dir. Peyton Reed
written by: Edgar Wright, Joe Cornish, Adam McKay, Paul Rudd
starring: Paul Rudd, Michael Douglas, Evangeline Lilly, Corey Stoll, Bobby Cannavale, Judy Greer, Michael Pena
3 out of 4 stars
I have had a mixed history with Marvel’s Avengers solo(ish) movies. Starting with Iron Man in 2008, I found it to be a humorous summer action movie but wound up walking out of it when friends convinced me to go a second time; it was too loud and Robert Downey Jr.’s Tony Stark became grating. I never bothered with the sequels. Thor’s two movies were uninteresting to me despite enjoying Chris Hemsworth in both Avenger’s movies. I have loved both Captain America movies. I was familiar with these characters before the movies were released.
Then there’s this summer’s not particularly surprise hit Ant-Man, a character I was generally clueless about until Paul Rudd’s Avengers introduction. My much more knowledgeable roommate regaled the troubled history of the tiny superhero: Hank Pym was the original Ant-Man and one of the original Avengers. He was an abusive SOB and had a troubled history with Janet van Dyne (aka the Wasp, another original Avenger). Eventually, Scott Lang becomes Ant-Man, and this is the focus of the movie.
After being released from prison for a high profile non-violent crime, Scott Lang (Paul Rudd) needs to be able to see his daughter. But his mother and her live-in cop fiance don’t want him around unless he is contributing to their daughter. Falling back into criminal activity, Lang gets arrested. Hank Pym (Michael Douglas) comes to his rescue in order to take over Ant-Man duties and stop a plot by Pym’s former protege Darren Cross (Corey Stoll). Pym’s daughter Hope van Dyne (Evangeline Lilly) helps to train Lang for the mission, always begrudging her father stopping her wearing to suit.
Bringing Ant-Man to the screen seemed a bit ridiculous. Was this character going to be able to hold an entire film? There answer is yes. Ignoring the action scenes clearly designed for the 3D obsessed industry, this was a solid action comedy and easily my favorite non-Captain Avengers movie. The action scenes maintained a fast pace without devolving into an unrecognizable look at Ant-Man’s tiny world, and they maintained the humor of pint-sized action sequences, evoking memories of Honey, I Shrunk the Kids. The climactic action sequence involving toppled Thomas the Tank Engine and rapid size changes was deliciously choreographed and timed impeccably.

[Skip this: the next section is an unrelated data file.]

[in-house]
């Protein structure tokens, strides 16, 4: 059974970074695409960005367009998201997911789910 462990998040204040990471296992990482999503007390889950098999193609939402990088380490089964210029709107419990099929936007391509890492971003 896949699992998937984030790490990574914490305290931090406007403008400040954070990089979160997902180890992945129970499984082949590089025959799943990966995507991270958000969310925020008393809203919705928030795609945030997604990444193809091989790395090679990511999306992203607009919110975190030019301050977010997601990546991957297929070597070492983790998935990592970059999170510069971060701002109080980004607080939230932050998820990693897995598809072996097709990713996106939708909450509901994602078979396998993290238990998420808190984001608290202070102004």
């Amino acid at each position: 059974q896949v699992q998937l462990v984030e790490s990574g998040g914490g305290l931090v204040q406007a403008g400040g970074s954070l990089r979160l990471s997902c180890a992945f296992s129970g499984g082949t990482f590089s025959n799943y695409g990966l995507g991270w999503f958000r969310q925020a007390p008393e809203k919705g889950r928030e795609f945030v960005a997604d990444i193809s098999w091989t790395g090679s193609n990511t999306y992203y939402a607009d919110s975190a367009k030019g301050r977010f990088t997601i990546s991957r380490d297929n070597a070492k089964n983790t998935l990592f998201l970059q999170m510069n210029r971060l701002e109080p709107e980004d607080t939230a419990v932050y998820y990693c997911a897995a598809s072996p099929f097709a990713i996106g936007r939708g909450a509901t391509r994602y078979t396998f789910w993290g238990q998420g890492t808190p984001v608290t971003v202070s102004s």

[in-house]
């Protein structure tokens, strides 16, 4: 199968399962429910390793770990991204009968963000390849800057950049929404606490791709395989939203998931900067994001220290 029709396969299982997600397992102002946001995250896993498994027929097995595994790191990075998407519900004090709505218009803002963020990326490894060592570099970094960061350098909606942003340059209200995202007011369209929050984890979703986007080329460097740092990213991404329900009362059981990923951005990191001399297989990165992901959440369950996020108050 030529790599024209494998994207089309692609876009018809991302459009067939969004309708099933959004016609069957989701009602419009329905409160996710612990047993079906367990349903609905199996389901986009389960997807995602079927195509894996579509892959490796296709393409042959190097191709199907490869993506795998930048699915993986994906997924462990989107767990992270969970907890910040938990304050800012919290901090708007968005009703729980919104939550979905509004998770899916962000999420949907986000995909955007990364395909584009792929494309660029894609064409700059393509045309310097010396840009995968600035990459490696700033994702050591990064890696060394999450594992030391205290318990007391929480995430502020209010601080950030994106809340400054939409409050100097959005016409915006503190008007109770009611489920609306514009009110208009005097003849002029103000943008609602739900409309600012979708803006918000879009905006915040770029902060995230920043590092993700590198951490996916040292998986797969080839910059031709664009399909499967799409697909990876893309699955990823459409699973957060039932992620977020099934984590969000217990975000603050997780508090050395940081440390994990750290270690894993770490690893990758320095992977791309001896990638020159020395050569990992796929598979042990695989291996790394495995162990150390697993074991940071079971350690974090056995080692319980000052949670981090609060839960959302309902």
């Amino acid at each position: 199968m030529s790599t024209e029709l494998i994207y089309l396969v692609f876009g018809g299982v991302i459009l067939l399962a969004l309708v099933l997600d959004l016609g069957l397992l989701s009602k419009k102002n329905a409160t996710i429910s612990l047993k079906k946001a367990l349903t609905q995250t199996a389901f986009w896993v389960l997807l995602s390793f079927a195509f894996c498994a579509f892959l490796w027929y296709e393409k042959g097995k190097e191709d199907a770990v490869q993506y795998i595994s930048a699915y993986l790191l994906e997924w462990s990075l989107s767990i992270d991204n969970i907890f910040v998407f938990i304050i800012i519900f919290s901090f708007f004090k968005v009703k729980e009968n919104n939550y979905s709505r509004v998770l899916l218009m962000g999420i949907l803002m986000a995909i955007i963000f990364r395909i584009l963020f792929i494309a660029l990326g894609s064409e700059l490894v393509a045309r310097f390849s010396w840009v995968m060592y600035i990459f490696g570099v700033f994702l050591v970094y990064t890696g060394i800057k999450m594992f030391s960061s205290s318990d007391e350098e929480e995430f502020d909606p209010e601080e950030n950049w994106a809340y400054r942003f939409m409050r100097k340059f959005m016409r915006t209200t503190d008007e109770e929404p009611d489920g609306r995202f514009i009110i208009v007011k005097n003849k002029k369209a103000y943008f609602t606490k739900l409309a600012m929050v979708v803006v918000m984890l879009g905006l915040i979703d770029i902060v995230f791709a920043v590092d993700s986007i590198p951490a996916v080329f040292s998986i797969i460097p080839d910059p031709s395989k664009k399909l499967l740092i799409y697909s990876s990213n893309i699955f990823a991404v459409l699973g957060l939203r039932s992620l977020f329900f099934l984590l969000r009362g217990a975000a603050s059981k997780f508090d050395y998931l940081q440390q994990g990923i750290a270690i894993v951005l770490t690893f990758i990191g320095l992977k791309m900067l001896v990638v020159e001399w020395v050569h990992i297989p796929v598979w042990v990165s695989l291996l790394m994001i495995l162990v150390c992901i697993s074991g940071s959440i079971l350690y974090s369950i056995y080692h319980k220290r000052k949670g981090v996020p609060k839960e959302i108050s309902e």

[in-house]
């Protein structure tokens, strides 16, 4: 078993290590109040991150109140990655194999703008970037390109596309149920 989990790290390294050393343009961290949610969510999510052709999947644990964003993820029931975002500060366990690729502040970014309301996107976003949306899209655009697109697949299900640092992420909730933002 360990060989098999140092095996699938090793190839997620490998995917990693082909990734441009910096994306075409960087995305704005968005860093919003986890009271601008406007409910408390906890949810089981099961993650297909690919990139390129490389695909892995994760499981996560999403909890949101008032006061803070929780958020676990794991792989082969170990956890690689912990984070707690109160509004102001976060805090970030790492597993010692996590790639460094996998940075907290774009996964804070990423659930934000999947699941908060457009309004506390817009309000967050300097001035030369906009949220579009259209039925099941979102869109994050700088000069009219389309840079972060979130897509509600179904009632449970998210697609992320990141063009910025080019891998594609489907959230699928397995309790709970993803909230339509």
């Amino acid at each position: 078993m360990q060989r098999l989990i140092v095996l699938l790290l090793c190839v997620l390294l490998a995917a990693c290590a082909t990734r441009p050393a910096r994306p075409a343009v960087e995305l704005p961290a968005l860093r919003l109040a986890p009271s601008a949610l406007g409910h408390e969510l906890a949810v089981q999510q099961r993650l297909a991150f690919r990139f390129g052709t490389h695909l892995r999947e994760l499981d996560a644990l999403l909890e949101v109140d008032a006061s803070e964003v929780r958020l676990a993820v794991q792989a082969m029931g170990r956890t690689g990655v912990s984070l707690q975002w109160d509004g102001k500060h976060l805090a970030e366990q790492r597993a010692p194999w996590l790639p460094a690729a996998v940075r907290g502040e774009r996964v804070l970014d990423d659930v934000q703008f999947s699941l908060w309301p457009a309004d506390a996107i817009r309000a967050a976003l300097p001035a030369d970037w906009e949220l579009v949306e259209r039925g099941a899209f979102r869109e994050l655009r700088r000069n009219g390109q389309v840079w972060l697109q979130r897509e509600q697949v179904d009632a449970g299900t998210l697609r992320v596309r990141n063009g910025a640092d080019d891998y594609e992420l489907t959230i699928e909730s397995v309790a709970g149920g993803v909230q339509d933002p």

Paul Rudd fills the superhero tights well. Capably portraying Lang as a loving father and smartass hero-in-training, he carries the film both in voice over and when out of the suit. Michael Douglas makes you dislike Pym without going overboard, reeling in the temper of a troubled man. Evangeline Lilly is strong and confident as Hope. I kept wanting Pym to just let her get in that suit.
The true hero is the screenplay written by Edgar Wright, Joe Cornish, Adam McKay, and Paul Rudd. Wright, who left the director’s chair over creative differences (he didn’t want to follow the Avengers universe model), has a steady hand with comic book adaptations; his Scott Pilgrim is a shining example of the form. The script from a story by Wright and Cornish presents the history of the character without getting buried in minutiae. Fun scenes with Lang’s crew are peppered with breakfast foods and fast talking recollections that breathe the best of Adam McKay and Paul Rudd’s humors. Bring It On director Peyton Reed deserves credit for wrangling the project after Wright’s exit. But after making cheerleaders and spirit fingers memorable, the superhero business was probably a breeze.
Ant-Man is a surprising superhero movie. The movie about a superhero who gets tiny and talks to ants becomes a genuinely funny, well paced action comedy that eclipses efforts from more established Avengers. With superhero movies and television continuing to grow, it’s refreshing to have a new character sliding into this world smoothly.